I know I am very late in writing this. In today’s frantic and fickle pop-cultural tastes, a week is an eternity. I want to write a bit about the new Noah movie over a week after the
blockbuster has been released, but since this is not a movie review; the week
delay should not matter too much.
I have not seen the movie. It’s not that I have anything against it. It is just that I do not get out to the local bijou very often. (Bijou?!!? Now I know I am getting old.) But from the few reviews that I have read on the Internet, everybody who has seen it seems to have some kind of heated response. My favorites are from reviewers who condemn the movie for being ‘historically inaccurate’. Oh dear.
Quickly, and without seeing the stinking movie, here is my take. The only difference between Noah and other modern interpretations of mythical epics is the fact that a large percentage of people still believe in myths contained in The Bible.
can safely deviate from ancient tradition when they dramatize King Arthur,
Robin Hood, Beowulf or other quasi-legendary heroes. Forget about legend and myth. Historical dramatizations, even recent Oscar
winners (e.g. Argo, Zero Dark Thirty, Captain Phillips,
etc., etc.) often deviate from known historical events. This artistic license is routinely done,
everybody understands it, and nobody seems to mind. But when certain myths that come from a
certain book are given the same artistic treatment, people come unglued.
With this month’s Noah, and the Exodus movie scheduled for a December release, Biblical epics seem to be making something of a comeback. They were hot
property back in the 1950s, and even then there was plenty of fuss and furor
over deviations from the text. I saw The
Ten Commandments in a drive-in theater in the early 1970s, and I had to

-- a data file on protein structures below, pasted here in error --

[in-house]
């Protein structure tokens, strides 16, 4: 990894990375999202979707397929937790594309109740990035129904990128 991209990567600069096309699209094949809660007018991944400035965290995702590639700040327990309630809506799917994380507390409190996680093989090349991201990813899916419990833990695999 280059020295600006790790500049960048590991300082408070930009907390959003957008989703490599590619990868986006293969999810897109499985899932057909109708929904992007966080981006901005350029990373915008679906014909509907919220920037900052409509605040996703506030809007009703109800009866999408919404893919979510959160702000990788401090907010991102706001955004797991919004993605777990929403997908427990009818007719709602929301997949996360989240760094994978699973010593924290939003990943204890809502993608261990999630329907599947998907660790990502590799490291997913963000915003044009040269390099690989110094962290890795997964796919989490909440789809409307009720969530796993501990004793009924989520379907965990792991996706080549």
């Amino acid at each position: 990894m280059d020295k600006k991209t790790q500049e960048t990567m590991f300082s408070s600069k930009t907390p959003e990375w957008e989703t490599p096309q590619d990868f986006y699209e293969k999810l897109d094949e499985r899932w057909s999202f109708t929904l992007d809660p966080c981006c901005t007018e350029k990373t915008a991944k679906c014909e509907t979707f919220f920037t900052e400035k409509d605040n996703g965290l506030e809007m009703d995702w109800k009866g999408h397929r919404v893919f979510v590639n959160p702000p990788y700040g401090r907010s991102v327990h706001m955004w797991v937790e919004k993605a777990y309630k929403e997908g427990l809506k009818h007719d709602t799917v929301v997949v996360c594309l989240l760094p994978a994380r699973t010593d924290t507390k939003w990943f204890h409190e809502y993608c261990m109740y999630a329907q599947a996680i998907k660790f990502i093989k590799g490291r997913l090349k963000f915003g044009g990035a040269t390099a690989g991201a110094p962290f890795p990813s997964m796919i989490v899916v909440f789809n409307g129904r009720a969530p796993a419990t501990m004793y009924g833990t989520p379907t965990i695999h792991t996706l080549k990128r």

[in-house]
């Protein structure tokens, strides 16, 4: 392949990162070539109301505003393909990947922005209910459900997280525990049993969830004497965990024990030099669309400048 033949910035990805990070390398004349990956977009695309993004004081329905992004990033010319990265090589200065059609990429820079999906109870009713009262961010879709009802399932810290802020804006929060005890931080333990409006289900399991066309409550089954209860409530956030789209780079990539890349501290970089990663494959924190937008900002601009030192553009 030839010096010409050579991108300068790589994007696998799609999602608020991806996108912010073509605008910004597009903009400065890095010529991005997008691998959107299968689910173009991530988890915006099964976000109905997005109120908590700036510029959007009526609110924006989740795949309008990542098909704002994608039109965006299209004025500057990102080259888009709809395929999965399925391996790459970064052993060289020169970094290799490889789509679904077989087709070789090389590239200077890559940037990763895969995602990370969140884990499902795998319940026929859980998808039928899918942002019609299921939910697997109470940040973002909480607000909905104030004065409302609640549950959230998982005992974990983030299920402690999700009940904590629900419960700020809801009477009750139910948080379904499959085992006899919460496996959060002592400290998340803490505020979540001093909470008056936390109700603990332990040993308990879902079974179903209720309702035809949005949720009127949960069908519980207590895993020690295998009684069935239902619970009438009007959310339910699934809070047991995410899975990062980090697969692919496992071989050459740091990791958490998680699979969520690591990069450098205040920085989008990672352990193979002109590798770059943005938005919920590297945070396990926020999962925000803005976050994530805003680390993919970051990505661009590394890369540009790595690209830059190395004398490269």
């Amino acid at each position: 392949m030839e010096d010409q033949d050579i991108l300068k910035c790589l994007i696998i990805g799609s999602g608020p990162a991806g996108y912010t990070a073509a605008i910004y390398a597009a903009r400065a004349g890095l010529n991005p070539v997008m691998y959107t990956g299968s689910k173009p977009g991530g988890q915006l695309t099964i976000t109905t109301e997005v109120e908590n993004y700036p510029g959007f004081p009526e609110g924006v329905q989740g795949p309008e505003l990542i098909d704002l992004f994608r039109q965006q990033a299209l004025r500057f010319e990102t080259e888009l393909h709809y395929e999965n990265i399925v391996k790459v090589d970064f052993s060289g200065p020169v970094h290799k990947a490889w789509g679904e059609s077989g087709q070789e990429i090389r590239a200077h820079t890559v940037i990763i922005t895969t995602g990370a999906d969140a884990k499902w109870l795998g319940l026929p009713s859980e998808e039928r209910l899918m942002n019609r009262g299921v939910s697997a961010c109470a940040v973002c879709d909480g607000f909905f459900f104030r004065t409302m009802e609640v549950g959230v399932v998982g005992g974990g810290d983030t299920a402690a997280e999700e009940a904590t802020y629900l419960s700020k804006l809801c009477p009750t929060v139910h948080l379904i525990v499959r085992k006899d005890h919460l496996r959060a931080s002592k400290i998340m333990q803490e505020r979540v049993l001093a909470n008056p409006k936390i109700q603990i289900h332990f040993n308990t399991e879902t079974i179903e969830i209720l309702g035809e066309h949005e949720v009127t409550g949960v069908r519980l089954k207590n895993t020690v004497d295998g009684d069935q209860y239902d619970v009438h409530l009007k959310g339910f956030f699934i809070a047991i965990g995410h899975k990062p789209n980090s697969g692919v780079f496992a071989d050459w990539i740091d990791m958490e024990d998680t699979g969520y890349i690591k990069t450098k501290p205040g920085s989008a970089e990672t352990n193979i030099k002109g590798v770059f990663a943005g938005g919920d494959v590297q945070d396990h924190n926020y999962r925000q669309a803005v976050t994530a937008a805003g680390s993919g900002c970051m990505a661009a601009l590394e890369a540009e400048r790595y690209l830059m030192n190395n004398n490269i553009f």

listen to Grandma Wagner nit-pick over every scene (‘An Egyptian Princess? Who fell in love with Moses! That’s not in the Bible!’). Even the Catholic TV-movie Jesus of
Nazareth from 1977 went through my mom’s pious scrutiny (‘The Bible says Jesus
was dunked when he was baptized! He was not sprinkled!’).
Nope. Their can be no deviation from these ancient myths. At least, the ancient myths that we happen to believe are actually true. Even history can get a pass, but not these beloved myths. Christians often ask, ‘why would non-believers want to make a movie about a story in the Bible?’ No Christian, it is not because you or your scriptures are being mocked. It is because The Bible contains some great stories, and with a little brushing up, that book is great fodder for
blockbusters. As far as I am concerned,
if Hollywood can tweak mythic
heroes like Odysseus, Hercules, Thor and Beowulf and film them with epic scope
and effects for a modern audience, they should be able to do the same thing
with Noah. I see no difference between
them, except again, that some people still believe in Noah. They may even see in the movie Noah
the inevitable slide toward treating more big ticket Bible stories as summer
blockbusters. Maybe they have a right to
be worried. The Bible is ripe for the
This may explain the controversy over Noah. Theologically, I do not see how the Biblical Patriarch is important. The stories of Noah contained in the Bible have nothing to do with redemption from sin and salvation through Jesus. Noah taught no moral standards. The only thing the story of Noah and the Deluge explains to the modern reader is the formation of the
Grand Canyon and the purpose of rainbows – and this
only to a handful of Christians. If I
had to guess, the presentation of Noah as a Hollywood
action hero is not what worries Christians.
I think what worries Christians is that they see the potential of more
of their holy myths as summer blockbusters.
Noah may not be that important to Christian theology, but who is
next? Moses is coming in December. Elijah and Elisha are golden opportunities
for lovers of action spiced with magical spells. But eventually, the biggest ticket item of them
all is coming. You know He will. Think I am kidding?
Say, you know, Jesus did have a dark side to him. Didn’t he turn over the money-changers’ tables and cause the
to cease? Can we picture a plausible
insurrection against the Romans before his fateful destruction? Hmm … I think the people behind a movie like 300
can easily do something with that. No I
am not joking. Christians must know this. They simply cannot stomach the idea of having
a ‘fictionalized’ version of an ancient Palestinian deity opening against
Marvel Comics’ ‘fictionalized’ version of an ancient Scandinavian deity at the